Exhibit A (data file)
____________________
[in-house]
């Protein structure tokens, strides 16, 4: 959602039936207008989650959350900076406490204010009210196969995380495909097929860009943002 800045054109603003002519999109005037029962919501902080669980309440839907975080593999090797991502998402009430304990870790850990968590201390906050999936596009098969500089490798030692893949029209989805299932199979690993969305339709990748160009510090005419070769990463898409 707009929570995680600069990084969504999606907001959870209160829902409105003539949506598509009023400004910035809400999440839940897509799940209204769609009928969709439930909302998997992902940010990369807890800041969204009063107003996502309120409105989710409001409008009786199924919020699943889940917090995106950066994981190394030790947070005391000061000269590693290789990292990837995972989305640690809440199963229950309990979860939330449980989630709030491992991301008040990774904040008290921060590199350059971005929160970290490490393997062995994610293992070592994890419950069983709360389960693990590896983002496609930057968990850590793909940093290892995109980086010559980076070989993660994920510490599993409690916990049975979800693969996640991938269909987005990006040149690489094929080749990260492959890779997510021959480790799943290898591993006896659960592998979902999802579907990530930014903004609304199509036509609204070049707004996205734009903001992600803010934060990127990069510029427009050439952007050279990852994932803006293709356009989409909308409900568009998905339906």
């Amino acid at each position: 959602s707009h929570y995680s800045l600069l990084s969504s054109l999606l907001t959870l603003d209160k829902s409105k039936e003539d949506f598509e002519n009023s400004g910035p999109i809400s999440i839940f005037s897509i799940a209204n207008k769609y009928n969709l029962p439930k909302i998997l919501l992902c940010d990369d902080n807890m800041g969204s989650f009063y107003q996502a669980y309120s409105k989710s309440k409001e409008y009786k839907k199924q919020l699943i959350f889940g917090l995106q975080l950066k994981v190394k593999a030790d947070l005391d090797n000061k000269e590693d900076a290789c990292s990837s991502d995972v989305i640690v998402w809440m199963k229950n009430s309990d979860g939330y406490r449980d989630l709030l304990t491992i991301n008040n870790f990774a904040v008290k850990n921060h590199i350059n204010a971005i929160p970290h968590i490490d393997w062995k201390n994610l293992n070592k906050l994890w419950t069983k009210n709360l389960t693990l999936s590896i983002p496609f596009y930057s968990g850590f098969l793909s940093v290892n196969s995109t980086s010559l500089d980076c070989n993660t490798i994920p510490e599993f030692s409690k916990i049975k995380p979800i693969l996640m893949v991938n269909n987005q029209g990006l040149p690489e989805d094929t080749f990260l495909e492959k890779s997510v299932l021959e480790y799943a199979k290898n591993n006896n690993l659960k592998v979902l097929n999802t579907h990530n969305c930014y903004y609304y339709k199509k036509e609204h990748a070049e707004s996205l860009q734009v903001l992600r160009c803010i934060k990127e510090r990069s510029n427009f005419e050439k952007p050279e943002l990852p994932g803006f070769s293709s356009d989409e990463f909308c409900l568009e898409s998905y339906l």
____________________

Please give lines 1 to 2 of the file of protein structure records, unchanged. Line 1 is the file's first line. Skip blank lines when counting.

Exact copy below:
[in-house]
């Protein structure tokens, strides 16, 4: 959602039936207008989650959350900076406490204010009210196969995380495909097929860009943002 800045054109603003002519999109005037029962919501902080669980309440839907975080593999090797991502998402009430304990870790850990968590201390906050999936596009098969500089490798030692893949029209989805299932199979690993969305339709990748160009510090005419070769990463898409 707009929570995680600069990084969504999606907001959870209160829902409105003539949506598509009023400004910035809400999440839940897509799940209204769609009928969709439930909302998997992902940010990369807890800041969204009063107003996502309120409105989710409001409008009786199924919020699943889940917090995106950066994981190394030790947070005391000061000269590693290789990292990837995972989305640690809440199963229950309990979860939330449980989630709030491992991301008040990774904040008290921060590199350059971005929160970290490490393997062995994610293992070592994890419950069983709360389960693990590896983002496609930057968990850590793909940093290892995109980086010559980076070989993660994920510490599993409690916990049975979800693969996640991938269909987005990006040149690489094929080749990260492959890779997510021959480790799943290898591993006896659960592998979902999802579907990530930014903004609304199509036509609204070049707004996205734009903001992600803010934060990127990069510029427009050439952007050279990852994932803006293709356009989409909308409900568009998905339906």